A more general egalitarian principle might be that prioritising health workers increases the chances that everyone, including the worst off, receives treatment.
Whichever ethical principle you apply, the community would likely support priority protection for those who risk their lives for others, such as front-line health workers.
In a mild pandemic, compromised immunity makes some people more vulnerable. Children, for example, were more likely to be hospitalised during the H1N1 pandemic and are likely to be vulnerable in terms of infection, complication and mortality in future pandemics.
So, it is likely to be uncontroversial to prioritise people facing a greater risk of dying from infection, including the very young, pregnant women, those with existing ill health and the elderly.
However, we still need to weigh up vulnerabilities and the benefits or fairness of possible vaccine allocations.
For example, would age-based rationing be fair? According to the fair innings argument, a child, who is yet to enjoy a “fair share of life”, would have a stronger claim to a scarce and vital resource than an elderly person. This position does not, however, specify what would be a fair share of life and thus what would be a cut-off point for prioritisation.
Alternatively, utilitarianism and promoting the greatest good might guide us to prioritise children because of life years gained, or protecting those needed for the future (maximising good outcomes). This would mean prioritising youth ahead of, for example, the terminally ill.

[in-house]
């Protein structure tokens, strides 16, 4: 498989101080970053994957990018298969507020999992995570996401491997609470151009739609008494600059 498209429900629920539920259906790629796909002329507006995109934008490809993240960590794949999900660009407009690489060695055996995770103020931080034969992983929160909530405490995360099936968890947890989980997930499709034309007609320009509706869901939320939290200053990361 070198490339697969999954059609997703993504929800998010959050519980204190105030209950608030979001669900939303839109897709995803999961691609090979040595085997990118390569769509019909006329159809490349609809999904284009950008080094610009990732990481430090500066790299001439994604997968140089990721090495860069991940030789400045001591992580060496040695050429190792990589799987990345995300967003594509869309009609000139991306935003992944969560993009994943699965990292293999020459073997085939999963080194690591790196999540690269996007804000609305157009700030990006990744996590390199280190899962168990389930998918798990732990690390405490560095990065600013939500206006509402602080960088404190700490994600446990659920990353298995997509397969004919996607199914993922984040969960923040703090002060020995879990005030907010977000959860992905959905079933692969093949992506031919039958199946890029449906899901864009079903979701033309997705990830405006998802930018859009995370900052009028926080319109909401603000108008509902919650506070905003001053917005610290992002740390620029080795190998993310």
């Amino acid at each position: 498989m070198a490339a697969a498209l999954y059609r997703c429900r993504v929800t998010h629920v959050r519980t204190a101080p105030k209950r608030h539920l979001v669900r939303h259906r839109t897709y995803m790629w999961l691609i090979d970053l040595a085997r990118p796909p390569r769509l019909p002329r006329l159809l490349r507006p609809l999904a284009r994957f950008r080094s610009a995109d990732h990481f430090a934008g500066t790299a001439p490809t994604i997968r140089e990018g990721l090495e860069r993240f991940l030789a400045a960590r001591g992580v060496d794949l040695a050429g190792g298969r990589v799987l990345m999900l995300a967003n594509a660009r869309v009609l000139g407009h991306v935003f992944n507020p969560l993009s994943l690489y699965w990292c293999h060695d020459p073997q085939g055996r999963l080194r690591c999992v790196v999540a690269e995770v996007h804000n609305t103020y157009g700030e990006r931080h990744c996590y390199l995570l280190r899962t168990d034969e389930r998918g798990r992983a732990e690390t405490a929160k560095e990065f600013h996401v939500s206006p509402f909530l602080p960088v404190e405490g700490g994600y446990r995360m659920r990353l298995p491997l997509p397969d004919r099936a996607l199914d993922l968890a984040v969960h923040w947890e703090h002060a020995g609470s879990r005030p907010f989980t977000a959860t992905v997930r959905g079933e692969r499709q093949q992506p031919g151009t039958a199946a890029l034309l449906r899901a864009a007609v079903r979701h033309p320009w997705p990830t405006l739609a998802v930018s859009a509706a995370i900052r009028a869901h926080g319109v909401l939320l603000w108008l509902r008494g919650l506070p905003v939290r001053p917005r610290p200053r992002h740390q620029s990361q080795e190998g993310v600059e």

Although the community would likely support prioritising children, they may be less keen on measures that deny or delay lifesaving resources for the medically vulnerable. And terminally ill patients and those over a certain age may support prioritising the young.
The best general principle may be that when there is no relevant difference between two patients, each should have an equal chance of protection. But then we need to decide whether age or life-years gained are relevant differences.
When there is no difference, a vaccine lottery may be fairest, where everyone has the same chance of receiving help.
Overcrowded living and poor sanitation promote the spread of disease. And contagion in a disadvantaged, or impoverished community, can spread rapidly. So a pandemic may disproportionately impact the less well-off.